“This agreement is everything other than ideal, but Iran is, according to all the knowledge of the international nuclear authorities, sticking to the commitments of the agreement,” Merkel noted.
On Thursday (May 17), French President Emmanuel Macron also reiterated that nuclear deal with Iran should be supplemented and it is necessary to continue negotiations, including on missile program.
The EU states intend to ensure the presence of their companies in Iran despite the US withdrawal from the JCPOA, Macron said.
Macron said that the European Union decided to preserve nuclear deal and defend EU companies.
In a meantime, UK Foreign Secretary Boris Johnson said Wednesday that the agreement with Iran was still a valid pact despite the US withdrawal.
Johnson said he and his European partners (German and French) have come to Brussels to show their commitment to the Iran nuclear deal.
The UK foreign minister said in his opinion despite the US pullout from the deal it was still a valid agreement and for this reason the United Kingdom along with two other European countries will consider offering Iran a package of proposals in order to persuade it to remain in the deal.
Meanwhile, Russian upper house speaker Valentina Matvienko said in an interview to Sputnik the United States has not provided any serious argument in favor of withdrawing from JCPOA.
“We are wondering what the reason is, the argument for the US withdrawal from the agreement. But the world did not hear a single serious argument why this agreement should be scrapped, apart from claims that it is bad and it was signed by former [US] President Barack Obama,” Matvienko noted.
Dutch Prime Minister Mark Rutte has described the way US president Donald Trump pulled out of the Iran nuclear deal as “bullish”.
Speaking to broadcaster NOS in the Bulgarian capital Sofia, Rutte said: “After being urged by Europe not to do it, the US goes and pulls out of the deal with Iran in a very bullish way.’ ‘America is doing all sorts of things under its own steam, without taking its allies into account. And that is not a good thing.”
Austrian Chancellor Sebastian Kurz expressed concern on Thursday over “unpredictable” US policies that threaten economic interests of his country and Europe.
“We are witnessing not only a very unpredictable US policy but the one that threatens our economic interests in Austria and Europe,” Kurz posted on his Twitter page.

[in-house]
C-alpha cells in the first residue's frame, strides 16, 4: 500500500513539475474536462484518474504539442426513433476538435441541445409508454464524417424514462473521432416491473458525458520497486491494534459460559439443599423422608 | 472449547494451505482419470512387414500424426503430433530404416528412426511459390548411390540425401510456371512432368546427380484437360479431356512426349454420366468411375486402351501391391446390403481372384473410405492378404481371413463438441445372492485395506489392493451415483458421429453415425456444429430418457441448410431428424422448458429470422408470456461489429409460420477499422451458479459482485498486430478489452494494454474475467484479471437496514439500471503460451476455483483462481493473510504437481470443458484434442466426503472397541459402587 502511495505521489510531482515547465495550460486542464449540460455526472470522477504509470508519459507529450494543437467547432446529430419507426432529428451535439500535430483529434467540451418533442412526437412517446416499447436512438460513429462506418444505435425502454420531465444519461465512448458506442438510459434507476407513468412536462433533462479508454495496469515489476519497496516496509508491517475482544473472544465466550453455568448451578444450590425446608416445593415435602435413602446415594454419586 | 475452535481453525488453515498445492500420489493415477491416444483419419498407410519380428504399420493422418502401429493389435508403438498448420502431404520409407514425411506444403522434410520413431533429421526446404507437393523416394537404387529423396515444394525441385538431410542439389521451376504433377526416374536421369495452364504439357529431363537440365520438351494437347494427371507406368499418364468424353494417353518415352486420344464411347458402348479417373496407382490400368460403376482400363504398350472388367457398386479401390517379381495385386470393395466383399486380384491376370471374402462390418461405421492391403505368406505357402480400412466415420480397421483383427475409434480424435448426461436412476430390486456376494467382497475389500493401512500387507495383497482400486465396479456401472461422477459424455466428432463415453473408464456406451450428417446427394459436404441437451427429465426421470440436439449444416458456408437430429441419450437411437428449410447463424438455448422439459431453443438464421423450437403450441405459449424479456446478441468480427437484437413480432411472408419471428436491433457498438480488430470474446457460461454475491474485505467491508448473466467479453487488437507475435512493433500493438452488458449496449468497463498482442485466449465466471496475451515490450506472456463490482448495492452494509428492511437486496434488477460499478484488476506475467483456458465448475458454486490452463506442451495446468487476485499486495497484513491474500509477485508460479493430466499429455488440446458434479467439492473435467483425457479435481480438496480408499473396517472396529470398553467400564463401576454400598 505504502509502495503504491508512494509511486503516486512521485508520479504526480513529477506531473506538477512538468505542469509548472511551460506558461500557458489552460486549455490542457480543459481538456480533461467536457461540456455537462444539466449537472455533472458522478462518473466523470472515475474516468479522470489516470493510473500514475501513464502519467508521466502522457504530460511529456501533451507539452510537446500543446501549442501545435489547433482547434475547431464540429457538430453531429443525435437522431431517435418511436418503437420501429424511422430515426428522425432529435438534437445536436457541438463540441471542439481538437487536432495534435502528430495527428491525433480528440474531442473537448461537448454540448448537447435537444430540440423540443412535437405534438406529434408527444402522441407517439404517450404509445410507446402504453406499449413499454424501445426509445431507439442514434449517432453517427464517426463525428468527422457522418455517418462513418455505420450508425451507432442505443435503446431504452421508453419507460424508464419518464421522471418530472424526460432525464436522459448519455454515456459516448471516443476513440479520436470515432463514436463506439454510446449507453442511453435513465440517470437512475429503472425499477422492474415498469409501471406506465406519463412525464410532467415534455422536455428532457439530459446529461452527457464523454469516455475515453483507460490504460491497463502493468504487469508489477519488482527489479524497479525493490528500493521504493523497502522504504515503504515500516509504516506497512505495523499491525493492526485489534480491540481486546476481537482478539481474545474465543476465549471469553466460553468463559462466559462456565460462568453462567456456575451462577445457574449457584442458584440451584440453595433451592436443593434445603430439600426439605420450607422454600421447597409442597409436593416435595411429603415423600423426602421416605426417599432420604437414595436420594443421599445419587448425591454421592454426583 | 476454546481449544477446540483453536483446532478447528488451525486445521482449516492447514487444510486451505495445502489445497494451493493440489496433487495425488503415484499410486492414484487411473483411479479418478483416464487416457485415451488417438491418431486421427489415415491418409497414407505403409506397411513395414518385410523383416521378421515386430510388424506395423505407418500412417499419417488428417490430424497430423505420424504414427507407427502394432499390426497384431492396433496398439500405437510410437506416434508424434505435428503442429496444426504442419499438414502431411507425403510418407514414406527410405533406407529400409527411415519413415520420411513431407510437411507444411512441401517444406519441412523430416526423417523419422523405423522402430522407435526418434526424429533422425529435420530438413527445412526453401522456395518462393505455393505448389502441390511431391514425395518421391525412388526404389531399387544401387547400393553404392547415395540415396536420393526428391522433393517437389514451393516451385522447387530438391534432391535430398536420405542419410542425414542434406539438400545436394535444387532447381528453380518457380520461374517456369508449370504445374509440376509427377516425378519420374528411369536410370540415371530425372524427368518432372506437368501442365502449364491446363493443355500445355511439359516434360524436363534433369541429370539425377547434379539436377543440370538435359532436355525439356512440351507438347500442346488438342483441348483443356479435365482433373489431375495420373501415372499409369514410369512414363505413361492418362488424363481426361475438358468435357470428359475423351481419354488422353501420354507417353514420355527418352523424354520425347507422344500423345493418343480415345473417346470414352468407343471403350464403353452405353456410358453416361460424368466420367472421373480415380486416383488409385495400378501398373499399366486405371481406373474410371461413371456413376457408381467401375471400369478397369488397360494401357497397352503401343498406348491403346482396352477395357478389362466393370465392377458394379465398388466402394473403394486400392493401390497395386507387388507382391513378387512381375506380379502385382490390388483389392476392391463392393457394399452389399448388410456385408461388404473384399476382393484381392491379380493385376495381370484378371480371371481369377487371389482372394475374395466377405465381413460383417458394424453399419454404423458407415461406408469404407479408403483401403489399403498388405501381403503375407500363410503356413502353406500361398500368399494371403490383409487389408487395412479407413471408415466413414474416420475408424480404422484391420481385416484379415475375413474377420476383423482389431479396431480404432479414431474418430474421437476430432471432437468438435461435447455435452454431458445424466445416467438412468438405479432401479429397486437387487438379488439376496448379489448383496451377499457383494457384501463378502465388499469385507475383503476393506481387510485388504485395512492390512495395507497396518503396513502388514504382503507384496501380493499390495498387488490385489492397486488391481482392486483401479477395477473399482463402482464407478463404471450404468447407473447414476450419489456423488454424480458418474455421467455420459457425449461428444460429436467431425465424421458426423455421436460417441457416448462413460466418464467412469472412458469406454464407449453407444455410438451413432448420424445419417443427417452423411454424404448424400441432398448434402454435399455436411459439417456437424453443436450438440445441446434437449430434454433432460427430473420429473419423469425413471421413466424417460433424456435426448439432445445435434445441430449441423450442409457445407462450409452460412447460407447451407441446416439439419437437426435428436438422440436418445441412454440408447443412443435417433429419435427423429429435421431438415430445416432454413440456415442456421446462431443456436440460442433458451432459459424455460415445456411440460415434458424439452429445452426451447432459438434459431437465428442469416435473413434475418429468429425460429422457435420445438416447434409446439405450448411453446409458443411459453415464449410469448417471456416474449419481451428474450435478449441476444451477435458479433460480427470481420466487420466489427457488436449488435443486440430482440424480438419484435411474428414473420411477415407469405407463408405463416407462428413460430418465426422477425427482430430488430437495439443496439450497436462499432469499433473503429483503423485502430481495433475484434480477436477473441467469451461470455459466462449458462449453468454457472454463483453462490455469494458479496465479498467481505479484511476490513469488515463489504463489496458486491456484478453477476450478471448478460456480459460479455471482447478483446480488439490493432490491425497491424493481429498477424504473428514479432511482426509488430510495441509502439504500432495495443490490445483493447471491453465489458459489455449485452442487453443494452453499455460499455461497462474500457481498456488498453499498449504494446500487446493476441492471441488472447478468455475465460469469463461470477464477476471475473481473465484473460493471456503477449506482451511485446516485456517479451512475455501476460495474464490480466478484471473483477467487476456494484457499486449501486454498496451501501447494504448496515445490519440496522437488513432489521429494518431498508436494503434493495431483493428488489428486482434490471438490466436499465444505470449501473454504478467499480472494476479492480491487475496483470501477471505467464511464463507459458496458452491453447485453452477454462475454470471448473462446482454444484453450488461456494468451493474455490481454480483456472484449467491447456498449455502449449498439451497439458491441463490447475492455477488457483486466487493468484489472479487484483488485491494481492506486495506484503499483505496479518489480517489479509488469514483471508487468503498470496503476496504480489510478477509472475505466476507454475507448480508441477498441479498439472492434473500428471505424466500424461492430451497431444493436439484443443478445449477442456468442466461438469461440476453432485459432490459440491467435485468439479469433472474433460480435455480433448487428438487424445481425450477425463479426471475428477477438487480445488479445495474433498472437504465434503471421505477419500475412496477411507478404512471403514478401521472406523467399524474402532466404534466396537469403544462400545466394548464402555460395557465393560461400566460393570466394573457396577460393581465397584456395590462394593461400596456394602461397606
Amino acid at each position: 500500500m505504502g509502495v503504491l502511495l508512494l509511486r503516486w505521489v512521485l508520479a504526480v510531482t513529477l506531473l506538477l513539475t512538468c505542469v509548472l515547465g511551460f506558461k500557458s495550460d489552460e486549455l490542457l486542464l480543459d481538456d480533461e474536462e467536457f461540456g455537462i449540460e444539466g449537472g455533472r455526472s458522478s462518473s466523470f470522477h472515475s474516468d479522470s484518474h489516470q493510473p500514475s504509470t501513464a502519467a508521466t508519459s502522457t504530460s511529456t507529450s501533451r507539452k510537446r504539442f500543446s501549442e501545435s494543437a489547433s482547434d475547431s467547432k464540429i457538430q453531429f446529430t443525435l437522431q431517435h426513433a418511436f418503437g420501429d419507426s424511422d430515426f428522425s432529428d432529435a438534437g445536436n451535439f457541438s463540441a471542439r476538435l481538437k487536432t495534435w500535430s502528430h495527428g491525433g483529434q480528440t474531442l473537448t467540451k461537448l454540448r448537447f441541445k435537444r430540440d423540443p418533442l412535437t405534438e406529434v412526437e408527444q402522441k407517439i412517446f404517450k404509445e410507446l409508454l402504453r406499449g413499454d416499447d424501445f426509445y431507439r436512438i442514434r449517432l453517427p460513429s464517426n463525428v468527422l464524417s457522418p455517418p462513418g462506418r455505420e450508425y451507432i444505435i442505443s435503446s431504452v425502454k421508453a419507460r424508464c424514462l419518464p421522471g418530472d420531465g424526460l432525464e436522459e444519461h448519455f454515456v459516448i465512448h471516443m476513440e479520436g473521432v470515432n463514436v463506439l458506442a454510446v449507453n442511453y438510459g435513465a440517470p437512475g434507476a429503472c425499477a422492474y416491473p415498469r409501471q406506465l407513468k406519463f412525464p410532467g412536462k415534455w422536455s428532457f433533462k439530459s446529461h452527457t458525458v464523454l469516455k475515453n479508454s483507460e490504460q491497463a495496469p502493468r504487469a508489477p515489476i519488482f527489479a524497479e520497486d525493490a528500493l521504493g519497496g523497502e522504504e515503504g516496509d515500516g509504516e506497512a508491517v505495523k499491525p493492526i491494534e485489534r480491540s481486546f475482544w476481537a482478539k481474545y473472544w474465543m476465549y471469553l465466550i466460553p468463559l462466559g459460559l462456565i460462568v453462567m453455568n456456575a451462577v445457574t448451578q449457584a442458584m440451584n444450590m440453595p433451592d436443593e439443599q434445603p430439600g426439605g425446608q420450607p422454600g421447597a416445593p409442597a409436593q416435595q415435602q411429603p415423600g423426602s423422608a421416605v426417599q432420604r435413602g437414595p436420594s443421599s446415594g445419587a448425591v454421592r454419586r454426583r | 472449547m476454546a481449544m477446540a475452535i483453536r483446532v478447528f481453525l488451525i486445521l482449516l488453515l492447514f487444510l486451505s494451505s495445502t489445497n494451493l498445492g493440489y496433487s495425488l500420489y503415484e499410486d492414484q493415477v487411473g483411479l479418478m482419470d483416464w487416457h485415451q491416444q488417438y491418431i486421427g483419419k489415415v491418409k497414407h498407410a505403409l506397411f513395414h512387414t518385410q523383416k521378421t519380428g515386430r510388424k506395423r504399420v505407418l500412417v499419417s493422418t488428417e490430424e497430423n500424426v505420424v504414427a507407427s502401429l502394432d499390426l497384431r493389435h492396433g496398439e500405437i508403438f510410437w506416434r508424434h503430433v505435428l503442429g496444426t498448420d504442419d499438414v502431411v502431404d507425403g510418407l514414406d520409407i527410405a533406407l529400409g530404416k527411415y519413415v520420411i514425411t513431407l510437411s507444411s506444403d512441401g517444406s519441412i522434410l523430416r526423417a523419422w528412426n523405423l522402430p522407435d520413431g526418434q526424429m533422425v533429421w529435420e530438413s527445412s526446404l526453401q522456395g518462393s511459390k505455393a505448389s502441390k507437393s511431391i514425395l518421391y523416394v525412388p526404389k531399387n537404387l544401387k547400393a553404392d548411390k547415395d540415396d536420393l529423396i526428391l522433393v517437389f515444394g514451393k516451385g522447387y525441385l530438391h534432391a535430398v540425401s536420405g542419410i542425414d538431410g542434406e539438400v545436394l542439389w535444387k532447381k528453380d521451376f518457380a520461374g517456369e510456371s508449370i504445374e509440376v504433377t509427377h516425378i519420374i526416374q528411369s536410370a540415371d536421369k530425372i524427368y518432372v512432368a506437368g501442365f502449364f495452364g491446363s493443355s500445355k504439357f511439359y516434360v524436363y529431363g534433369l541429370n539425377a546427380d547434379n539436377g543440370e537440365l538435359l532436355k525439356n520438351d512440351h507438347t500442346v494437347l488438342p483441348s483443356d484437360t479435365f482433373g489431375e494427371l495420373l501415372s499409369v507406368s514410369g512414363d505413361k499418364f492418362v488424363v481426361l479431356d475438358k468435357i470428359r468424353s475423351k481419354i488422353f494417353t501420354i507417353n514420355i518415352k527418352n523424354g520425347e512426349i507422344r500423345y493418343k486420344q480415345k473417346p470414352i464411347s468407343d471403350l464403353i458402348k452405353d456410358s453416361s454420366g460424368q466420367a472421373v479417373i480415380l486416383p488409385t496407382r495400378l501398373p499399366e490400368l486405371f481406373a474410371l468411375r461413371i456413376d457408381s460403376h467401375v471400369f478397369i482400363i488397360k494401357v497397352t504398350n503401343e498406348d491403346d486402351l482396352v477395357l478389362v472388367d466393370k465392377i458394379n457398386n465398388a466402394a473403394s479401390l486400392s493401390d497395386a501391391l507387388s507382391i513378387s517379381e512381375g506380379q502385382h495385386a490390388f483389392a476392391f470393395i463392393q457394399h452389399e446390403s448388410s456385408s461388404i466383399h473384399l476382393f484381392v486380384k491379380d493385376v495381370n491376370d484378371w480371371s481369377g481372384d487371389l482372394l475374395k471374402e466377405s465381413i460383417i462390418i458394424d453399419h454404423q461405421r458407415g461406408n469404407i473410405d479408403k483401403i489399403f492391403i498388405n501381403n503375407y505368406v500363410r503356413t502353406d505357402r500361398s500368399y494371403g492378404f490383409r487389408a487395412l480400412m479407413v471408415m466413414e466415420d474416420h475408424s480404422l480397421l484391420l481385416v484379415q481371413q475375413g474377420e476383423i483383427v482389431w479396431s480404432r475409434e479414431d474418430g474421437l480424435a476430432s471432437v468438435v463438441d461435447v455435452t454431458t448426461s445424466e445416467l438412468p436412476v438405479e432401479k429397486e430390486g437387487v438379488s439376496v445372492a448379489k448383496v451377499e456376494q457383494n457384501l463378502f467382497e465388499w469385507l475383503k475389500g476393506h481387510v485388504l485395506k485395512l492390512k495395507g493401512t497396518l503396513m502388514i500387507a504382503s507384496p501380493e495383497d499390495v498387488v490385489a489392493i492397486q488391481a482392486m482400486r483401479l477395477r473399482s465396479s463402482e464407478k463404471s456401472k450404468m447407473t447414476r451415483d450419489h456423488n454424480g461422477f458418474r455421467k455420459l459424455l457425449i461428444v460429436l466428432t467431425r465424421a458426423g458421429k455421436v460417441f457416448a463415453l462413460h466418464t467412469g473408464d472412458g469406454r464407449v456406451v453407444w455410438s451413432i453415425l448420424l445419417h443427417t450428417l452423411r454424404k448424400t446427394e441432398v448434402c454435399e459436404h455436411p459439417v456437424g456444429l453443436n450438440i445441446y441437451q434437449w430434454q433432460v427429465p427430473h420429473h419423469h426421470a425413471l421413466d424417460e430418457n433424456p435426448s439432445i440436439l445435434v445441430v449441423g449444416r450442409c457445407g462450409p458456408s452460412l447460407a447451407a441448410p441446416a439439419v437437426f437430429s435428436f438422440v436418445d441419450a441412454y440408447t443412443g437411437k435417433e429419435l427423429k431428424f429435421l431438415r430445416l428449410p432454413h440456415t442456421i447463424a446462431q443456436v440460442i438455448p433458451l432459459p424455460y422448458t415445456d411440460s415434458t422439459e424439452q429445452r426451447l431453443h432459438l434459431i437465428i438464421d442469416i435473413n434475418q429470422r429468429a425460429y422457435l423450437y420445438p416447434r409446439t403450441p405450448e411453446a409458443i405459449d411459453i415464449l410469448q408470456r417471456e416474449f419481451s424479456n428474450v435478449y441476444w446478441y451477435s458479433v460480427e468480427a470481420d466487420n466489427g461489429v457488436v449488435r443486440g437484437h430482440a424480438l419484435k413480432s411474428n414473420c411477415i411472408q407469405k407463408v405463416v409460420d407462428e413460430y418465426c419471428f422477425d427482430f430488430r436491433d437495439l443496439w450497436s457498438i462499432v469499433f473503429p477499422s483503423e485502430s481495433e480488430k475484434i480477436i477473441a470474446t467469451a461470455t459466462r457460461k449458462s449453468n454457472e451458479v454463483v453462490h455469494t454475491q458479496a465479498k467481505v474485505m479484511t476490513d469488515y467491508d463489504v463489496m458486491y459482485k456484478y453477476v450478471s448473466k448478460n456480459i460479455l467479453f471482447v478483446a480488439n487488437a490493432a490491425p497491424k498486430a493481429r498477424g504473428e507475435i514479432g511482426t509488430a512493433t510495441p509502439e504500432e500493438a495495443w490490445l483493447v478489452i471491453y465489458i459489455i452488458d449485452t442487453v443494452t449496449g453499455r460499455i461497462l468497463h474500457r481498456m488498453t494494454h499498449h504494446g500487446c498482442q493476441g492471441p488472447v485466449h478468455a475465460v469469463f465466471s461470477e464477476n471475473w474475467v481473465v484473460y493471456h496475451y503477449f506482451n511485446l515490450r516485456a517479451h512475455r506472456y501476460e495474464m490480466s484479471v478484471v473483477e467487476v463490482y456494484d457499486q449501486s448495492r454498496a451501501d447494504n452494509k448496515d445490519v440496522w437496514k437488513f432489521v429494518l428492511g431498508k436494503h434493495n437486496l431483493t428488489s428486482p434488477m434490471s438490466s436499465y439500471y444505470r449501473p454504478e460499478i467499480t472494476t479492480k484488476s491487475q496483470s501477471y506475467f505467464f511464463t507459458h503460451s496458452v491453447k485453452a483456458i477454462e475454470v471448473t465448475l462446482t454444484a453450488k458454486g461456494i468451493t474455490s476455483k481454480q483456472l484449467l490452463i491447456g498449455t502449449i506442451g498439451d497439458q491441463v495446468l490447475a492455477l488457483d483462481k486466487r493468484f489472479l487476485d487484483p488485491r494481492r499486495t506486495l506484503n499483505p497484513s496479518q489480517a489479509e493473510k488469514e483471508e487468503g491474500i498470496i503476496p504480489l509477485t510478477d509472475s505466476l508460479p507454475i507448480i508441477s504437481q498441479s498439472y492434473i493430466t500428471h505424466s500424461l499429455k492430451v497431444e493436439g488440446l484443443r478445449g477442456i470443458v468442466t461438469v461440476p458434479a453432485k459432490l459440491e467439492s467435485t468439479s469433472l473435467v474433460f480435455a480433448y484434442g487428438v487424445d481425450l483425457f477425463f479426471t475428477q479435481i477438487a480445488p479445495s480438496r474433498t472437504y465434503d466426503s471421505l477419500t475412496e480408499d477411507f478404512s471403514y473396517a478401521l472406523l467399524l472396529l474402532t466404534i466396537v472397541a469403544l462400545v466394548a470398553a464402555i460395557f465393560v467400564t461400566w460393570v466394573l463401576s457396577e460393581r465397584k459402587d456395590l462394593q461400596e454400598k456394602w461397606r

Also, European Council President Donald Tusk lashed out at the US president, blasting his decision to pull out from the Iranian nuclear deal and stirring up trade disputes with other countries, and lamenting that one does not need enemies with friends like Trump.
The senior official stated that EU should be grateful to Trump as he helped the bloc get rid of its illusions.
Before leaving on his three-nation tour, Zarif published a government statement on his Twitter page, slamming the “extremist administration” of Trump for abandoning “an accord recognized as a victory of diplomacy by the international community.”
US President Donald Trump announced on May 8 that Washington was walking away from the JCPOA, which was reached between Iran and the five permanent members of the UN Security Council — the US, Britain, France, Russia and China — plus Germany in 2015.
Trump also said he would reinstate US sanctions on Iran lifted by the accord and impose “the highest level” of economic bans on the Islamic Republic.
The deal lifted sanctions in 2016 in return for Tehran limiting its nuclear program.
Iran has reiterated it would remain in the JCPOA for now, pending negotiations with the other signatories in the coming weeks before making a final decision on its future role in the agreement.
Now the main question that has come to the fore is that would Europe really remain committed to the JCPOA, unanimously endorsed by UN Security Council Resolution 2231?